"Beyond this place there be dragons," reads the sign over a courtyard door, visible once you've walked across a drawbridge, over a moat, and passed through ornate iron gates. Let it be known there are talking trees and fairy woods, too.
The house and grounds were not built for show but for the delight of their imaginative owner and her five grandchildren.
Guided by their client's fantasies, the professionals who designed, installed, and maintain the gardens and grounds have had to create separate compartments, intellectually. The property does not conform to standard operating procedure, for this is a land inhabited by hobbits.
Hobbits are short, about 4 feet tall. The maintenance crew with Southern Botanical, the Dallas firm that installed and maintains the landscape design, must leave overhanging limbs and thick, coiled vines intact. The canopy on pathways through the native woods can be cleared no higher than 4 to 5 feet, to retain the sense of mystery and discovery around every turn.
The property requires meticulous attention to detail, but it must look naturally wild.
All seasonal flowers in the small garden outside the dining room's wall of windows — including hydrangeas in summer and bridal wreath in spring — must be white, twinkling, and sparkling like a fairyland.
The property must be maintained using organic methods and products.
"The imagination started with her," landscape architect Rosa Finsley says of the homeowner. The 1-acre lot, bisected by a creek, was overgrown with vines, trees and bushes, some of them invasive species.
Privet and wax-leaf ligustrum, planted by birds, are left alone, Ms. Finsley says, because the homeowner wants to preserve her thicket of privacy and because the large shrubs' berries are a food source for wildlife.
"We protected as much of the woodsy vegetation as we could," Finsley says. "The idea was to fit the garden into it."
The homeowner doesn't shrink from mixing fantasies. The wall flanking the drawbridge was inspired by the gardens of Ninfa, an abandoned medieval town southeast of Rome.
Constructed of sandstone and slate, the deliberately higgledy-piggledy wall is studded with glass bottles — bottoms out — and partly obscured by a tangle of white Lady Banksia roses that spill over the top and down the sides. Blackberries replicate the brambles clinging to Sleeping Beauty's castle.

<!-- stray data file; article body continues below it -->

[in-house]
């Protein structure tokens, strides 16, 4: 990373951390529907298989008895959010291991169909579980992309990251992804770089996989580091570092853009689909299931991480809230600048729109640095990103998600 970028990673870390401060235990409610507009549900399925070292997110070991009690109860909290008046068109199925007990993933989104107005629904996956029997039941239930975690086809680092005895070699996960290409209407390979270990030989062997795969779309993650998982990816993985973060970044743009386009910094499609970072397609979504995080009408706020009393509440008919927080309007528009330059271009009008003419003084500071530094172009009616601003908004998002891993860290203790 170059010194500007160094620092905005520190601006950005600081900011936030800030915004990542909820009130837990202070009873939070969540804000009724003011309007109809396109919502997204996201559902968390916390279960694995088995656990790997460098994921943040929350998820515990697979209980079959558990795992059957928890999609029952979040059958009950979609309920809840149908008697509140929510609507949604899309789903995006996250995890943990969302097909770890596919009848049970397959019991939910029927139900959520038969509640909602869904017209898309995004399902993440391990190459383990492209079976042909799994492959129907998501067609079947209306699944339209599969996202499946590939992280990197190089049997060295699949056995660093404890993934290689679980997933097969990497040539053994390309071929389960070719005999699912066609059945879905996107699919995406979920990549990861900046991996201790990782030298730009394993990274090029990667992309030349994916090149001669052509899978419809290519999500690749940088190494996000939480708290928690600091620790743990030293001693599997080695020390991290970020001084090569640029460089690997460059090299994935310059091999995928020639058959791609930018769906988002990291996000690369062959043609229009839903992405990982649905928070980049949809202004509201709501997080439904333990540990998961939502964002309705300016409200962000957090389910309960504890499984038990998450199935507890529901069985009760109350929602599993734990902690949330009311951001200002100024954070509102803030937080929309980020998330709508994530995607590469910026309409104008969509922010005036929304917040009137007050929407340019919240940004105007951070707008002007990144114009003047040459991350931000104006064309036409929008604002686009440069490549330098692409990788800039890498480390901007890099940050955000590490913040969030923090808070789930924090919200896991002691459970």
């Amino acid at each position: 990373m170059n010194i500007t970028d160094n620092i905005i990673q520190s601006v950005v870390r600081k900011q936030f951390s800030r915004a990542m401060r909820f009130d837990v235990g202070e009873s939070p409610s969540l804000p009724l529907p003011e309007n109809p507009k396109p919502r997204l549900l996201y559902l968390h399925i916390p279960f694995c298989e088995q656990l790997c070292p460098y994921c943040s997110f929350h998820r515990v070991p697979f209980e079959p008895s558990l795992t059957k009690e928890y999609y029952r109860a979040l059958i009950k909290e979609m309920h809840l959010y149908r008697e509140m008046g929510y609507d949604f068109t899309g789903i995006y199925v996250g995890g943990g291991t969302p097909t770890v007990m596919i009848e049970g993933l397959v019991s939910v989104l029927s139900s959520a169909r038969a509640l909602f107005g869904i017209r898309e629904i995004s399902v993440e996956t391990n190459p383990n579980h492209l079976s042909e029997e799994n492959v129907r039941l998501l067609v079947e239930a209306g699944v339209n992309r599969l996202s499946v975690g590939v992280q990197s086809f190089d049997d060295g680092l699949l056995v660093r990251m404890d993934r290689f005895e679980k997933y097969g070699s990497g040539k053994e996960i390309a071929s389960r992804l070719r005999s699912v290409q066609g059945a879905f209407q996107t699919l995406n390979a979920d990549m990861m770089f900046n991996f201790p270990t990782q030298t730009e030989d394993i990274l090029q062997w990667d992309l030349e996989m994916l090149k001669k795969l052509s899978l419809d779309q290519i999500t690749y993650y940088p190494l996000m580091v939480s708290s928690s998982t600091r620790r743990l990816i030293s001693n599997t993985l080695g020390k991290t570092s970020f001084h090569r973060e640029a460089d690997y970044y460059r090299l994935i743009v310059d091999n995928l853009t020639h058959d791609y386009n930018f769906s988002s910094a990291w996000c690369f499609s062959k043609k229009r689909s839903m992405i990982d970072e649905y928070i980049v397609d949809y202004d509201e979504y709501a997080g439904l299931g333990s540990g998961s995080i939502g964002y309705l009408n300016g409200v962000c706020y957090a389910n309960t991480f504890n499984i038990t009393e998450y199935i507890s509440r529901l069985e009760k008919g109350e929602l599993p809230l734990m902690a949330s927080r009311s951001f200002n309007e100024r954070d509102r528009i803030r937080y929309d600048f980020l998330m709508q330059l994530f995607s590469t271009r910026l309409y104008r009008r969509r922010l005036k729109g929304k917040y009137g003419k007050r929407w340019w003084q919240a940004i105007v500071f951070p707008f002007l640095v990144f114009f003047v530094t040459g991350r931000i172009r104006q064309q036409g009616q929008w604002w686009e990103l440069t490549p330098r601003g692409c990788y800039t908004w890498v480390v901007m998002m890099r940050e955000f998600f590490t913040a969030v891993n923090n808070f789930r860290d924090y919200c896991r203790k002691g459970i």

The courtyard just inside the gates feels like Santa Fe or San Antonio, set with highly collectible faux-bois concrete furniture and planters. A faux-bois tree trunk, spilling water into rusty buckets, is the focus of a round stone fountain. The craftsman who made the custom feature used existing cedar elms in the courtyard as the pattern for its faux bark.
The house, finished in 2006, initially was to be a replica of White O'Morn, the whitewashed stone cottage that John Wayne's character in "The Quiet Man" reclaims in the Irish village of his birth.
"We told them to put up the cheapest stone because we were going to whitewash it," says the owner. The stonemasons' work turned out "too stately, too fancy, too nice" to be masked by paint and, besides, the city of Dallas would not allow a thatch roof.
The architecture's premise, therefore, became a "Tolkien-inspired cottage." Hipped roofs facing this way and that are shingled with a deliberate jumble of old slate, new slate, tiles and other materials.
Fixtures, furnishings and finishes live up to the high-fantasy descriptions in J.R.R. Tolkien's fiction. There are replicated eagle's nests used as light fixtures in the high-ceilinged living room, a grottolike powder bath with intricate shell mosaics covering the walls and a secret passageway in the study.
Just outside the house, close enough for tea parties, there is a custom Edwardian conservatory furnished with another faux-bois concrete table and chairs. Finsley furnished the climate-controlled glass house with ferns and other humidity-loving plants.
Some of the fanciful elements came about as solutions to difficult drainage. The property is at the low point on the street's undulating terrain. Rainstorms, groundwater, and neighbors' poorly designed irrigation systems send water streaming from all sides to collect here.